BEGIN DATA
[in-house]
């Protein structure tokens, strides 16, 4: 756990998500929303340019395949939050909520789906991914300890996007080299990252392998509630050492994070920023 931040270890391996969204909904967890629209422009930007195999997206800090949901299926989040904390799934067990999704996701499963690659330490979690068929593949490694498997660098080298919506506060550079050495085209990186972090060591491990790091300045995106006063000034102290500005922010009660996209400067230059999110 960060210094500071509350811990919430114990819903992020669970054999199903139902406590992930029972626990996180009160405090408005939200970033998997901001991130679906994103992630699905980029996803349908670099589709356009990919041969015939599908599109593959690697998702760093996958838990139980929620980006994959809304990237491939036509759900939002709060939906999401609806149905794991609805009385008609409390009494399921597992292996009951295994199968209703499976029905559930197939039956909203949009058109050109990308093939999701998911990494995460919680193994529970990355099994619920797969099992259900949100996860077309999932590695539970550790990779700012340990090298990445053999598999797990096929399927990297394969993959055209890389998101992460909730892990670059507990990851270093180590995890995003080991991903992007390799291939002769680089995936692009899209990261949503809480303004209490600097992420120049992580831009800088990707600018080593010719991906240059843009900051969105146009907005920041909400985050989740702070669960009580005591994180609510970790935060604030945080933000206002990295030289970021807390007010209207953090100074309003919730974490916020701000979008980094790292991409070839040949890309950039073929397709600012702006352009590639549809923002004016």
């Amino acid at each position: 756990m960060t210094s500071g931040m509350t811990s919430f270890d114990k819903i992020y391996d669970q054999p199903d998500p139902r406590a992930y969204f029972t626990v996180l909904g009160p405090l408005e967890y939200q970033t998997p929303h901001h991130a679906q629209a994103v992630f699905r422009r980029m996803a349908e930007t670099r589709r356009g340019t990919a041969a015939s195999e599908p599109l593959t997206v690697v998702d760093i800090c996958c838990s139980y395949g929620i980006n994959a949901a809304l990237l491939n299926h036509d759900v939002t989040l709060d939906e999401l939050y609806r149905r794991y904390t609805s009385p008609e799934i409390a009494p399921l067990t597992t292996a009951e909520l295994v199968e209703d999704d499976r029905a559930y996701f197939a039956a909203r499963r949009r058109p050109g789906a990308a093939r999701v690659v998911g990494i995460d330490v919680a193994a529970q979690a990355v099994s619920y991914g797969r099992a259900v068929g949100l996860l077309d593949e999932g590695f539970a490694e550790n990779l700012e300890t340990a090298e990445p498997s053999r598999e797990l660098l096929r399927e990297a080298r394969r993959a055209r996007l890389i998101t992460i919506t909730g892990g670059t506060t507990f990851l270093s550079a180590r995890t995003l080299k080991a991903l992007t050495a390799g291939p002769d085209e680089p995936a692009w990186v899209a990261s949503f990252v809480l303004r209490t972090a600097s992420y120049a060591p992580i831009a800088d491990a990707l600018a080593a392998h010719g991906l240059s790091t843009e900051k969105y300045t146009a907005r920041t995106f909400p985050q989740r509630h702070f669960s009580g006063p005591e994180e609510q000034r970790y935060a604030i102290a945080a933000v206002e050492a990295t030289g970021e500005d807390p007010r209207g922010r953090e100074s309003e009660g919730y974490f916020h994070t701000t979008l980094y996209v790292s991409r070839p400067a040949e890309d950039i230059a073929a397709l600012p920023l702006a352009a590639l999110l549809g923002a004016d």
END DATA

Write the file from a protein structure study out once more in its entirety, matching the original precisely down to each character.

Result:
[in-house]
């Protein structure tokens, strides 16, 4: 756990998500929303340019395949939050909520789906991914300890996007080299990252392998509630050492994070920023 931040270890391996969204909904967890629209422009930007195999997206800090949901299926989040904390799934067990999704996701499963690659330490979690068929593949490694498997660098080298919506506060550079050495085209990186972090060591491990790091300045995106006063000034102290500005922010009660996209400067230059999110 960060210094500071509350811990919430114990819903992020669970054999199903139902406590992930029972626990996180009160405090408005939200970033998997901001991130679906994103992630699905980029996803349908670099589709356009990919041969015939599908599109593959690697998702760093996958838990139980929620980006994959809304990237491939036509759900939002709060939906999401609806149905794991609805009385008609409390009494399921597992292996009951295994199968209703499976029905559930197939039956909203949009058109050109990308093939999701998911990494995460919680193994529970990355099994619920797969099992259900949100996860077309999932590695539970550790990779700012340990090298990445053999598999797990096929399927990297394969993959055209890389998101992460909730892990670059507990990851270093180590995890995003080991991903992007390799291939002769680089995936692009899209990261949503809480303004209490600097992420120049992580831009800088990707600018080593010719991906240059843009900051969105146009907005920041909400985050989740702070669960009580005591994180609510970790935060604030945080933000206002990295030289970021807390007010209207953090100074309003919730974490916020701000979008980094790292991409070839040949890309950039073929397709600012702006352009590639549809923002004016």
């Amino acid at each position: 756990m960060t210094s500071g931040m509350t811990s919430f270890d114990k819903i992020y391996d669970q054999p199903d998500p139902r406590a992930y969204f029972t626990v996180l909904g009160p405090l408005e967890y939200q970033t998997p929303h901001h991130a679906q629209a994103v992630f699905r422009r980029m996803a349908e930007t670099r589709r356009g340019t990919a041969a015939s195999e599908p599109l593959t997206v690697v998702d760093i800090c996958c838990s139980y395949g929620i980006n994959a949901a809304l990237l491939n299926h036509d759900v939002t989040l709060d939906e999401l939050y609806r149905r794991y904390t609805s009385p008609e799934i409390a009494p399921l067990t597992t292996a009951e909520l295994v199968e209703d999704d499976r029905a559930y996701f197939a039956a909203r499963r949009r058109p050109g789906a990308a093939r999701v690659v998911g990494i995460d330490v919680a193994a529970q979690a990355v099994s619920y991914g797969r099992a259900v068929g949100l996860l077309d593949e999932g590695f539970a490694e550790n990779l700012e300890t340990a090298e990445p498997s053999r598999e797990l660098l096929r399927e990297a080298r394969r993959a055209r996007l890389i998101t992460i919506t909730g892990g670059t506060t507990f990851l270093s550079a180590r995890t995003l080299k080991a991903l992007t050495a390799g291939p002769d085209e680089p995936a692009w990186v899209a990261s949503f990252v809480l303004r209490t972090a600097s992420y120049a060591p992580i831009a800088d491990a990707l600018a080593a392998h010719g991906l240059s790091t843009e900051k969105y300045t146009a907005r920041t995106f909400p985050q989740r509630h702070f669960s009580g006063p005591e994180e609510q000034r970790y935060a604030i102290a945080a933000v206002e050492a990295t030289g970021e500005d807390p007010r209207g922010r953090e100074s309003e009660g919730y974490f916020h994070t701000t979008l980094y996209v790292s991409r070839p400067a040949e890309d950039i230059a073929a397709l600012p920023l702006a352009a590639l999110l549809g923002a004016d």